Moderation of high-risk use is the only mechanism by which MAT could provide benefit, so decrease or increase in high-risk use serves as a measure of success or failure of the medical “treatment”.

First responders and everyday citizens used naloxone, the overdose-reversing drug, about 17,500 times last year across New York in an urgent push to keep those gripped by opioid addiction alive.
The tally comes as early statistics show drug overdose deaths nationally declined to 68,000 in 2018, the first major decline during an addiction epidemic that has claimed tens of thousands of people this decade, the USA TODAY Network reported.

At least one outlet has noted the obvious –

If emergency treatment, rather than reduced drug use, is behind the fall, this would mean an increasing number of US adults are living with substance abuse disorders. 

Almost but not quite.

What this line of evidence affirms, as established in multiple series of posts, is that an increasing number of vulnerable Americans are becoming trapped in the epidemic of compulsive high-risk opioid use that is fueled – due to lack of benefit from, diversion and abuse of, and central use as currency and commodity in illicit economies of opioid use – by medically-provided substitute opioids including methadone and Suboxone.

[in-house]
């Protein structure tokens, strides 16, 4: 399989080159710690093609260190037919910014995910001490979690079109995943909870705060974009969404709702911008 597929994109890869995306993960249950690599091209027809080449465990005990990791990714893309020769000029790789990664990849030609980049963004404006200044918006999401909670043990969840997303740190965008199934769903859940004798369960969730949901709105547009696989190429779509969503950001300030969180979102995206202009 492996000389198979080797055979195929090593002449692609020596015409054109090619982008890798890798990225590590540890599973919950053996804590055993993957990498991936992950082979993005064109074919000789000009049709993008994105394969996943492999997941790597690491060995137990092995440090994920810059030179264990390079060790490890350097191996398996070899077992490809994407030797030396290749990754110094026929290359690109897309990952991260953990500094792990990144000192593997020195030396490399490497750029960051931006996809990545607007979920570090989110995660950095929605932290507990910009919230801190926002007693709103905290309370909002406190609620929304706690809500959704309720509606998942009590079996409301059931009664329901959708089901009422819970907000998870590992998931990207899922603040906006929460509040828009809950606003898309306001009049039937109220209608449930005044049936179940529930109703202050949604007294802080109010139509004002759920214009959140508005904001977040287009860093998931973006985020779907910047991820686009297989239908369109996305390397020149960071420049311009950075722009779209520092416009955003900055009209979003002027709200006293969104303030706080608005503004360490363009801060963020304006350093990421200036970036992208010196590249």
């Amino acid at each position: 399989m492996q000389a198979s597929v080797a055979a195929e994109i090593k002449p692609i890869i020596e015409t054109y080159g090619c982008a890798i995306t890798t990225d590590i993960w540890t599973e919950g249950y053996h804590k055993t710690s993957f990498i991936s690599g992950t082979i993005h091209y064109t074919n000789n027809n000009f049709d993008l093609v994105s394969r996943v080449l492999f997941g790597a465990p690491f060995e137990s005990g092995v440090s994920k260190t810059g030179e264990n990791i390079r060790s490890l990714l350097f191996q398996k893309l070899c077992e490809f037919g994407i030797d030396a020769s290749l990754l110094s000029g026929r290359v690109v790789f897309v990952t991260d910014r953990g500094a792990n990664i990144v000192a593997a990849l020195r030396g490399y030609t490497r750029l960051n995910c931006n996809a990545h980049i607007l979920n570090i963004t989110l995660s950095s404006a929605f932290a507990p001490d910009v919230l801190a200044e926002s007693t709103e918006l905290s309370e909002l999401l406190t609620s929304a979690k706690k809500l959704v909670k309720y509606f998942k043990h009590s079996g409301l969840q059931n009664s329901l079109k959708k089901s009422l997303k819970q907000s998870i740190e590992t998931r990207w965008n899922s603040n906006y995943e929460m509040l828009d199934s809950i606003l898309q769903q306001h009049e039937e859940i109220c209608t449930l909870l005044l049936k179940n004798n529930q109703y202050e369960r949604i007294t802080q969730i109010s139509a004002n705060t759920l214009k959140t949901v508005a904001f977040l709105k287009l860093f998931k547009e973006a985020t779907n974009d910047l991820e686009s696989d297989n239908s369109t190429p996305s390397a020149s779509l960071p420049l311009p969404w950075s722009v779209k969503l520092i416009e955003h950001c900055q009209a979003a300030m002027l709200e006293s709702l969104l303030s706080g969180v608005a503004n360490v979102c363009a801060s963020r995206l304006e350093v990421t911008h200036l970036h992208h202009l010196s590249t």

Indeed, given that any and all reductions in mortality due to overdose by emergency use of naloxone for reversal of lethal respiratory depression at the same time represents – measures – incidence of high-risk opioid use, the evidence simply reinforces the failure of MAT to moderate high-risk use, instead as established by consistent and accumulating evidence reinforces the medical fix as worsening the lethal epidemic.

The mounting, consistently invalidating pattern was predictable, all along, because there has never been credible evidence to support effectiveness for OST, instead all lines of evidence disconfirm effectiveness and point to increasing harm.